I often set up heckles from the audience. In the Mongolian Pop-Knot, I will at one point be sprinkling Pixie Dust on the two knots as I ask “Any questions so far?” The timing with the previous use of Pixie dust and explanation is such that almost invariably someone will ask, “Where do you get the Pixie Dust?” I act like I am really thrown slightly by this, “That’s a good question…” which usually provokes another spectator to yell out “From his pocket!” or “From a Pixie!” I snatch on this remark like a life-saver, “And that’s a good answer…” and then turn on the helpful second spectator wagging my finger, “But a little flippant, I think.” Turning to the first spectator, I say quite seriously, “I grind my own. If I were you, I would send the kids out of the house, ’cause Pixies can make a heck of a noise in a blender, and it can be distressing for the very young…Any other stupid questions? (pause) Because it is the only way we’re going to learn…”

Well, this whole interlude depends on a spectator asking the question. Because of the way the act is ordered, I almost always get the responses I want. I would rather leave out the joke than force it. If it looks like a setup in any way, it isn’t funny. It has to seem like I am ad-libbing for it to be funny. If someone in the audience knows the joke and tries to help me out by yelling the question too early (usually it is another magician) the timing is ruined and the whole thing smells like a set up. I keep sprinkling dust until the question comes up in everyone’s mind, and then one spectator speaks for the rest. If no one asks the question, I go on with the routine without it.

Making the act seem spontaneous and fresh is the real secret. I think that timing and pacing can only be learned from experience, but you have to apply yourself to make it come out the right way. Doing the act with the exact same patter over and over can make the patter sound even more rote and mechanical. To constantly repeat the patter and make it fresh, you have to really work at the patter as you do it, looking for new ways to present the same line, new meanings and applications for each line, new nuances and pauses. I have done the same act for thirty years, and hardly changed a line of it. But since I am constantly working on and improving the performance and presentation of the lines, they never seem mechanical or rote to me. There is always something new hidden in the line or between the lines. And I never get bored or tired with the act.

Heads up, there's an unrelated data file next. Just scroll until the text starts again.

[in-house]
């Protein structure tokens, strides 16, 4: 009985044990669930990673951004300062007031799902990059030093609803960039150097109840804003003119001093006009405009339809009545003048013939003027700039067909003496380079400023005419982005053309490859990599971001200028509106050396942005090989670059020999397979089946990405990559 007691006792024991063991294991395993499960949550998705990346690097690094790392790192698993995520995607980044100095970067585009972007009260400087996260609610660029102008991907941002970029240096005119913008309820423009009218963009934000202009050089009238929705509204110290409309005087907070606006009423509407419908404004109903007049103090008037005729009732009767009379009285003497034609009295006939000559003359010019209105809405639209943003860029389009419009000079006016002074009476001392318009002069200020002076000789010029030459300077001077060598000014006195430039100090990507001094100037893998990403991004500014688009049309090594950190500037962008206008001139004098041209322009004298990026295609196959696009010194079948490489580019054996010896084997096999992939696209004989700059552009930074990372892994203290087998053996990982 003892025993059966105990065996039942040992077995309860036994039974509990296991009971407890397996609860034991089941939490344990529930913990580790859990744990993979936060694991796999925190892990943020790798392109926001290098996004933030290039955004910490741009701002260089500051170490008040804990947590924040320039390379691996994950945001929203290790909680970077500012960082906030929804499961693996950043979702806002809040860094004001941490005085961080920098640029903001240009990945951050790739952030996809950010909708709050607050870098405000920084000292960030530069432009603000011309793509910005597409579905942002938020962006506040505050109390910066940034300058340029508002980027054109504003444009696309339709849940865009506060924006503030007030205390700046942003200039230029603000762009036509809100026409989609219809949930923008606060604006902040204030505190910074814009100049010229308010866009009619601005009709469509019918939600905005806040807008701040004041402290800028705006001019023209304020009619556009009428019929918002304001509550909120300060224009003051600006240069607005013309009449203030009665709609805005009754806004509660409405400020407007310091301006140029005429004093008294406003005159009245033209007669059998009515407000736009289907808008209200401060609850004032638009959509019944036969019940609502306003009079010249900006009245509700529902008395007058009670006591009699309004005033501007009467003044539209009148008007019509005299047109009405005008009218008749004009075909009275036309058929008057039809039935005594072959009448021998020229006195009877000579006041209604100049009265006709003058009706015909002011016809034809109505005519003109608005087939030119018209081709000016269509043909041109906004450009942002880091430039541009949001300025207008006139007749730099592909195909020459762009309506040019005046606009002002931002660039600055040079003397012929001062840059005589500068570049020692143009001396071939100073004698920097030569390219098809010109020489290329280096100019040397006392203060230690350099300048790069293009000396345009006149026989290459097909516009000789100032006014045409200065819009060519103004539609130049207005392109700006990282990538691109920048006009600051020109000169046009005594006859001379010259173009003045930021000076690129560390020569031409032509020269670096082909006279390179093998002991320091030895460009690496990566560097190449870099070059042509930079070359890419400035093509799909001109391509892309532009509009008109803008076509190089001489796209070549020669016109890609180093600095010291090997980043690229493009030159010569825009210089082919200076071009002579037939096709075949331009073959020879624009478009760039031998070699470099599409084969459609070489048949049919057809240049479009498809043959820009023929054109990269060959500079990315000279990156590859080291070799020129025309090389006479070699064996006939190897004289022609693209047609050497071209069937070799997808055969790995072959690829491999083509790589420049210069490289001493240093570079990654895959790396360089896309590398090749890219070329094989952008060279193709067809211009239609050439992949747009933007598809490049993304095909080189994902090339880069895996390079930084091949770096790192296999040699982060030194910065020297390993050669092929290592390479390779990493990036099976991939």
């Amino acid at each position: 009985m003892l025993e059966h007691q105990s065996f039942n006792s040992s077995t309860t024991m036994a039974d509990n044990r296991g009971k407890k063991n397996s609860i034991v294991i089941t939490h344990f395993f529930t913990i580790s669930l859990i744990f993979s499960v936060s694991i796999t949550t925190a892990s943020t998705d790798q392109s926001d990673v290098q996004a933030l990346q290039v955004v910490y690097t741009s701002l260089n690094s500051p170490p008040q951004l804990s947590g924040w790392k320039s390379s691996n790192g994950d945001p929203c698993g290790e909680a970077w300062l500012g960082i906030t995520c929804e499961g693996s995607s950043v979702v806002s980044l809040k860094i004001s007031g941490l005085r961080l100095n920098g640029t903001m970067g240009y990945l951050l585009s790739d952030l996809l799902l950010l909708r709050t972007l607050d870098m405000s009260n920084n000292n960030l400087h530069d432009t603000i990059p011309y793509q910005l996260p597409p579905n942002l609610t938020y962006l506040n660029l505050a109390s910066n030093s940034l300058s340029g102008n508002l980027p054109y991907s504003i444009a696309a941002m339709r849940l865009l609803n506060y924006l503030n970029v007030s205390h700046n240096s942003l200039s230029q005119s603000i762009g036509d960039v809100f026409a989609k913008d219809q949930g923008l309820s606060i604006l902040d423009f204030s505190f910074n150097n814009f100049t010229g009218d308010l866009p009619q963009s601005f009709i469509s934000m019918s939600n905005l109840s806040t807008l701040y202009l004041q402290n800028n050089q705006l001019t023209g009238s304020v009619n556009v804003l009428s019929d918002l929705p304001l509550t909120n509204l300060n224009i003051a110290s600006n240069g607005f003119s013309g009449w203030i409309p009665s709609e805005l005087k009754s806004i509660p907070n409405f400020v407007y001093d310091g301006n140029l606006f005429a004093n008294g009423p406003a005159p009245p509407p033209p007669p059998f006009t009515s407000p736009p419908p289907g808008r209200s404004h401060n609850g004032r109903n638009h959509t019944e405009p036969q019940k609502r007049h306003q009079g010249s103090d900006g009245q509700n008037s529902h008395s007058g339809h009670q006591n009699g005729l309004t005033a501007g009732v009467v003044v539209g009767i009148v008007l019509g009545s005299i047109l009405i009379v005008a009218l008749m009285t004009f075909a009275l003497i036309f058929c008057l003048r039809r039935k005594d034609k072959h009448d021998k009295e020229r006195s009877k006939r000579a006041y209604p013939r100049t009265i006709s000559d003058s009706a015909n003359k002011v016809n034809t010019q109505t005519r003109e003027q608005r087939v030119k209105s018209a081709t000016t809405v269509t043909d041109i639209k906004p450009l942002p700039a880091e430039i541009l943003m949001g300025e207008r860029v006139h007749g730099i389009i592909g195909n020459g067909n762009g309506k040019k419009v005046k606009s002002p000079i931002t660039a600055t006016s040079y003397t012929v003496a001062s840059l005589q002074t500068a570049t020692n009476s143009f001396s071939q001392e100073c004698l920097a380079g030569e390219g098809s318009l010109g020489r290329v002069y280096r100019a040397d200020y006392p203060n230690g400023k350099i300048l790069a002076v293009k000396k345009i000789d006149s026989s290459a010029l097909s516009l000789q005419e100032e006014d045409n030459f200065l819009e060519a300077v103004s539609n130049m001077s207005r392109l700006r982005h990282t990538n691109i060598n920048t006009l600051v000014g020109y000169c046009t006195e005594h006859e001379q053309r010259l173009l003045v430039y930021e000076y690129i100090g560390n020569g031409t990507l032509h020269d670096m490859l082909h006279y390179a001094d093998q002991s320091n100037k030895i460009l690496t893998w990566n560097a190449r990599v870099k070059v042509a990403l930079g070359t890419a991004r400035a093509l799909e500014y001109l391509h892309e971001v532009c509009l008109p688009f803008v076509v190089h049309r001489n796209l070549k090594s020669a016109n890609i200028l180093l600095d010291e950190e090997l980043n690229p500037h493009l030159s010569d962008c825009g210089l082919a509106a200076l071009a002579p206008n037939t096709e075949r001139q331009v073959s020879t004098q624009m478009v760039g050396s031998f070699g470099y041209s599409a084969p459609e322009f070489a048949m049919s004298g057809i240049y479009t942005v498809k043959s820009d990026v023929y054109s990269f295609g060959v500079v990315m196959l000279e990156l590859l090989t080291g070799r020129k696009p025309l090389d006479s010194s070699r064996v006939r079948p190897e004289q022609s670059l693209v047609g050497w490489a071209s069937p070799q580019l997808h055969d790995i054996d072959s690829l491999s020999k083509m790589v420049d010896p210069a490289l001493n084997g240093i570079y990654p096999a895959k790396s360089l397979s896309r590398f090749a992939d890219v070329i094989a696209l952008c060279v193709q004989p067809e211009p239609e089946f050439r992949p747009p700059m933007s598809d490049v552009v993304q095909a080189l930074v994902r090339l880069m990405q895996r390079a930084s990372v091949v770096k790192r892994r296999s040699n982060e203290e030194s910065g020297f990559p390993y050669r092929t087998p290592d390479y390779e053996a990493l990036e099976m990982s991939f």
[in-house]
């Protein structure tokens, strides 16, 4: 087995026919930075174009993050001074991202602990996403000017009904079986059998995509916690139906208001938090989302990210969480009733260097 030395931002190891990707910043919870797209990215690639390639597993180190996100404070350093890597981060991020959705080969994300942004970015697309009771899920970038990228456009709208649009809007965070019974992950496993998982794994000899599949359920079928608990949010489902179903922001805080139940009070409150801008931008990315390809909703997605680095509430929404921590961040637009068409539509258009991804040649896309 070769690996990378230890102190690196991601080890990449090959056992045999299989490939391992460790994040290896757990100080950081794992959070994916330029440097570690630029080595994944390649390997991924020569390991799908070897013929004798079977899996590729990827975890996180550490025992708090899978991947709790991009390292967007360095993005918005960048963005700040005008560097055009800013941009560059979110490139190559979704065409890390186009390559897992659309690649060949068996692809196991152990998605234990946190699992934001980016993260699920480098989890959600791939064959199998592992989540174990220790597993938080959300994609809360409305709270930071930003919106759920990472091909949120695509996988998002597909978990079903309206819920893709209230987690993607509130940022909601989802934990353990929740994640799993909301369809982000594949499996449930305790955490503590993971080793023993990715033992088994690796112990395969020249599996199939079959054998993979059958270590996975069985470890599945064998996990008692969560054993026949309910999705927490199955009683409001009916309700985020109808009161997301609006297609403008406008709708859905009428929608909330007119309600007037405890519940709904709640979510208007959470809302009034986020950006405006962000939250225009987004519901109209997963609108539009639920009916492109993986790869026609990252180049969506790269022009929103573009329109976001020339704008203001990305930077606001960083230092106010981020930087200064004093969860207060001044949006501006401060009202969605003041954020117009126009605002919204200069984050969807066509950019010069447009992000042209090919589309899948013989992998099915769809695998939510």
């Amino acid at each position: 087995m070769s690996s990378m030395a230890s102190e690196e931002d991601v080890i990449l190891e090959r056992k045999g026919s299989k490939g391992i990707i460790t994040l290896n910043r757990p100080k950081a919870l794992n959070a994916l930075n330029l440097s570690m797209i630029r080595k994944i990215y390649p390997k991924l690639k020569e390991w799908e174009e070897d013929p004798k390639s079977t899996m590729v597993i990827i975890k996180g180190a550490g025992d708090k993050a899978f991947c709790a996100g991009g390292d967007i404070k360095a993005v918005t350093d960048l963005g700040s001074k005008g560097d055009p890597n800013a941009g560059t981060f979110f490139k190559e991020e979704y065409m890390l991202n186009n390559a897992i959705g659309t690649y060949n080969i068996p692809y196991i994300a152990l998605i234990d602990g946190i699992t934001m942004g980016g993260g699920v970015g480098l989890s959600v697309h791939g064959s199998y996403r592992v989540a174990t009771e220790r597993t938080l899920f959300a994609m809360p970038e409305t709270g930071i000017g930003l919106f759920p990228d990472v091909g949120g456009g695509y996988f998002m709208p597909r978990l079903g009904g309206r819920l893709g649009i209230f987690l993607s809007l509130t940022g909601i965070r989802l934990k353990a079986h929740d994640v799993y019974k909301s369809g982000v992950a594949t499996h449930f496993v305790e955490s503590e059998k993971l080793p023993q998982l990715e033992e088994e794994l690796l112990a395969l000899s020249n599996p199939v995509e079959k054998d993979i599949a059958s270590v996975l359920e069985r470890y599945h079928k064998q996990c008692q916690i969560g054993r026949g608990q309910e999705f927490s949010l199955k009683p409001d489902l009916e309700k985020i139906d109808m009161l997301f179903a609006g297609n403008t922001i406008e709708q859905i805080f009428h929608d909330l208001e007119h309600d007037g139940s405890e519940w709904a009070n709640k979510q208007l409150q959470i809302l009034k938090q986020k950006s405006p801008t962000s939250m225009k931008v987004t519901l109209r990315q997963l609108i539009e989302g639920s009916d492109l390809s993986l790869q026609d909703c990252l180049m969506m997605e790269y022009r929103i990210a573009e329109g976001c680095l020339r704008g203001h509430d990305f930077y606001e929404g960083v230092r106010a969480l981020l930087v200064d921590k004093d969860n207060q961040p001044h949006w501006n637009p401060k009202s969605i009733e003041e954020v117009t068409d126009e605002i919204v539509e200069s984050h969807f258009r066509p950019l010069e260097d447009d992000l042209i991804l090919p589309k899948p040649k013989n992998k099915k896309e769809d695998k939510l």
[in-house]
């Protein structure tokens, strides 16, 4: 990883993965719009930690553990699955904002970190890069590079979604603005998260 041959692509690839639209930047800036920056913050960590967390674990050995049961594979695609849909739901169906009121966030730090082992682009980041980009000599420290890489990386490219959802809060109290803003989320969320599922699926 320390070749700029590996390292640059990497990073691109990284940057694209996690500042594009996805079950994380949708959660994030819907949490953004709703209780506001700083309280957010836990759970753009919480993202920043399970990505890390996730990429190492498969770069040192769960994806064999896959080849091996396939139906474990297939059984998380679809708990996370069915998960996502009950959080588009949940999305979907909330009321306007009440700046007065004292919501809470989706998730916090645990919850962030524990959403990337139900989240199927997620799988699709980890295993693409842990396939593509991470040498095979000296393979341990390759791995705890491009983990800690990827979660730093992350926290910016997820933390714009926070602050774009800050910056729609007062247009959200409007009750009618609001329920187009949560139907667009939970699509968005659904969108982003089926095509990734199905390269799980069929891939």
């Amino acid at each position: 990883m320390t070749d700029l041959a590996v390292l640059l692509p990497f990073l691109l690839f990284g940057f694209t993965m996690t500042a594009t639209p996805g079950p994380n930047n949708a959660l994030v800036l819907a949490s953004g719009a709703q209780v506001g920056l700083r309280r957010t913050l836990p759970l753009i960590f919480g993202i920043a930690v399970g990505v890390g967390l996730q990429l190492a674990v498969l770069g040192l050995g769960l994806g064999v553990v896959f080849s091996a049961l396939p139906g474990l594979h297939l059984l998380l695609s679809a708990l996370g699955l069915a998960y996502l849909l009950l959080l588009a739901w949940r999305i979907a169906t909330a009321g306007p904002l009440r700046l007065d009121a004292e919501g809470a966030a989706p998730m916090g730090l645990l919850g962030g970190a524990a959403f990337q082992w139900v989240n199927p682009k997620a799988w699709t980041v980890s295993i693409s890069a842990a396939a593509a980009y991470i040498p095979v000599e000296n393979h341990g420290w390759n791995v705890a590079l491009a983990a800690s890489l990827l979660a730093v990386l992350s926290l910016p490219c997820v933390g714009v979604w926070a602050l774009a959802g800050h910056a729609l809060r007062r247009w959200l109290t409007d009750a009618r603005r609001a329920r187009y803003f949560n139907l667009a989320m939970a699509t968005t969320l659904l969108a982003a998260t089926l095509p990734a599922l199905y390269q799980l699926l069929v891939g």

Pauses themselves are very powerful in humor. I had lunch with Milton Berle once at the Friar’s Club. He was very helpful and interested in the inner workings of performance. I told him I was a huge fan of Jack Benny’s, and he said something extremely interesting. “Benny, you know, always thought through those pauses. No matter how long the pause went, it had to stop when he ran out of his internal argument. It was never arbitrary.”

Something has to be visibly going on in that quiet head for it to be interesting to an audience. It can’t just be blank. So he let the audience watch his face as he struggled with his internal questions of what he should say or do next. The robber comes up to Benny, “Your money or your life!” and Benny pauses. Silently in his head this is going on: “If I give him the money, he won’t shoot me, but then I won’t have any money. If I don’t give him the money, he will shoot me, and then the money won’t do me any good. Maybe I could make a deal with him for half. If I try to cut a deal with him, will he just shoot me? Wonder what he would say if…” Robber: “Come on, Come on!” Benny, frustrated: “I’m thinking! I’m thinking!”